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The first visual we get of June (Paige Collins) and Jennifer (Ashleigh LaThrop) is both spooky and enthralling. Standing stock still at the dead end of a long hall, the girls stare out with dead eyes, an adolescent vision of those twins from the Overlook Hotel in “The Shining.” 

The promenade structure isn’t without drawbacks. Among them: You’d have to see the piece at least twice to take in it all in. See it only once, and you’re forced to choose between scenes. Eavesdrop on the twins’ psychologist (Kasey Foster) trying to make sense of their behavior, and you become keenly aware that you’re missing what’s going on elsewhere, as dialogue floats in from some unseen periphery. No matter how deft the performances or compelling the action, you’re often left wondering if you’ve made the right choice – and if something more interesting is going on just around the corner.

That shortcoming is especially evident in the final scene, when the audience is split in half and divided by an opaque black curtain. Too say that missing half of the piece’s conclusion is immensely frustrating is an understatement.

That aside, the performances in The Twins Would Like to Say are marvelous, cryptic, playful depictions of people living in a world that’s half stylized fantasy and half brutal reality.

Collins and Ashleigh are wonderful, giggling and whispering in their room like teenage girls the world over up; silent, sullen and above all fearful whenever they’re forced to contend with the outside world. As their taunting, eerie classmates Kathryn Hribar and Teeny Lamothe are cruel and typical teens, shrill voices and nasal giggles evoking a thousand mean girls nightmares. (In real life, Jennifer and June were bullied so badly, their school allowed them to leave 5 minutes early, so as to get a head start on the kids who wanted to beat them up.)

As the twins mother Gloria, Millie Langford is the kind, patient, enabling opposite of the twins father Aubrey (Brandon Boler), whose tough love cruelty results in a cacophony of torment when the twins are forcibly separated.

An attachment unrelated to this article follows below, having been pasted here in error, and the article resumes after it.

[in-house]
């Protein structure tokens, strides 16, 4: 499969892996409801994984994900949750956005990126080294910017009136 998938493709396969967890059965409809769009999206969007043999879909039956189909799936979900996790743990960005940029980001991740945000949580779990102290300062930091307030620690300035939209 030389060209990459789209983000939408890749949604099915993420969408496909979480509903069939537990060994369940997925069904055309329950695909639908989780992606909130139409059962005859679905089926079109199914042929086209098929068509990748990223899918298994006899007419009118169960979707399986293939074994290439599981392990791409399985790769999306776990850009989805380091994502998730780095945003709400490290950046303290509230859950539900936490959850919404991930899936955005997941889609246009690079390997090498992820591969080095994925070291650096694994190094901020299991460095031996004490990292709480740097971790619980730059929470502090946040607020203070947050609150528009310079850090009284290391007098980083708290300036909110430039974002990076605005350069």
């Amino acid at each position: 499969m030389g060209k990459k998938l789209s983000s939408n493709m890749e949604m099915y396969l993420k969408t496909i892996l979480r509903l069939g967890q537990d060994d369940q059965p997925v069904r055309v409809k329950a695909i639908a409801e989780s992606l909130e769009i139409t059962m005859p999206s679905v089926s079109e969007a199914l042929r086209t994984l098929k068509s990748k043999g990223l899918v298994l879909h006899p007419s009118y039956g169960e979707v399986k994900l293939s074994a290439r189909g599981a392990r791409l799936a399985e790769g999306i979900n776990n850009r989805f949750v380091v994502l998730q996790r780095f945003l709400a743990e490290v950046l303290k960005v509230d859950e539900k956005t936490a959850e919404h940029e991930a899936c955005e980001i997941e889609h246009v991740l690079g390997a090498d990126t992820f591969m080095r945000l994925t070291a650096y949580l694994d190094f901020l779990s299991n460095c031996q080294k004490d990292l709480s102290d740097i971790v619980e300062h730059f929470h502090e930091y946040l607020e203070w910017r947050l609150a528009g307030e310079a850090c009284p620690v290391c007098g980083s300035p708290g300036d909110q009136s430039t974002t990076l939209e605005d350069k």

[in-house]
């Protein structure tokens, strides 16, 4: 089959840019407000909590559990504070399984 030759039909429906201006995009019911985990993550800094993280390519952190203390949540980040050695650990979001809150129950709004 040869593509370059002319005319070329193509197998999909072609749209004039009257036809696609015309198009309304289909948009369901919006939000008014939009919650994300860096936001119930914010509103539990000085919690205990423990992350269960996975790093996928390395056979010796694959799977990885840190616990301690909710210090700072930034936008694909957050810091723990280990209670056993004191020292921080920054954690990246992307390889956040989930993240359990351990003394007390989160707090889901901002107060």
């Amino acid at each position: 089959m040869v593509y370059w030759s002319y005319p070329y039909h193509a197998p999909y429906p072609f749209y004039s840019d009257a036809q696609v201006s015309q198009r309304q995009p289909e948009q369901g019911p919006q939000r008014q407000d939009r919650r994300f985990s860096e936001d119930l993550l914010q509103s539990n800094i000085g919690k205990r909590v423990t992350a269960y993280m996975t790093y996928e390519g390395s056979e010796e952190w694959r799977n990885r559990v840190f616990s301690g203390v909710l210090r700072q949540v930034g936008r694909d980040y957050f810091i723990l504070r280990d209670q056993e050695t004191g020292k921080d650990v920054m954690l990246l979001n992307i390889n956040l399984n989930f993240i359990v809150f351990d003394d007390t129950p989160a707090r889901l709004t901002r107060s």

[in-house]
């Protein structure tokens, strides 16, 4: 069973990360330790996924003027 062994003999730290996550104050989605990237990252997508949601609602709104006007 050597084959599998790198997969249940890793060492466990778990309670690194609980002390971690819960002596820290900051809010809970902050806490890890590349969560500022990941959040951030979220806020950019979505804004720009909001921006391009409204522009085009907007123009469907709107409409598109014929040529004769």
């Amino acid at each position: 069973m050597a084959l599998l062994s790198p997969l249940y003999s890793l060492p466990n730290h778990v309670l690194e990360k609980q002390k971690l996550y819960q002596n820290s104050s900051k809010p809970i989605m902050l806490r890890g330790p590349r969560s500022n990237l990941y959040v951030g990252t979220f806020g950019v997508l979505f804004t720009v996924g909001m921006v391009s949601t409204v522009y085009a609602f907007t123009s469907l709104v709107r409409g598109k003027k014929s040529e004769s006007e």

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To depict the intricate fantasies that June and Jennifer spun by filling journals full of elaborate fictions, de Mayo and Bockley stage plays-within-the-play, bringing the pulp fiction storylines and outrageous sexuality of  such dubious works as  “The Pepsi Cola Addict” and “Discomania” (Dan Stermer’s disco choreographer is absolutely delicious). Andrea Everman’s shadow puppets also make the twins’ stories pop with vibrance. All seen in silhouette, a snarling dog, a dying boy and a bereaved father takes on emotional resonance rich in childlike poignance.

The Gibbons lives are by no means completely rendered here, but that hardly matters. What we do get in the 60-minute production is a chance to enter an alternate universe of intricate storytelling.

 
Rating: ★★★½
 

The Twins Would Like to Say  runs through April 25 in the Steppenwolf Garage, 1624 N. Halsted.  Tickets are $20, $12 students and pay-what-you-can Wednesdays. A three-play pass to the Garage Rep series also including XIII Pocket’s Adore (our review ★★½) and Pavement Group’s punkplay (our review ★★★) is $45. For a performance schedule and ticket information, click here or go to http://www.steppenwolf.org.

 

 

March 30, 2010 | 0 Comments More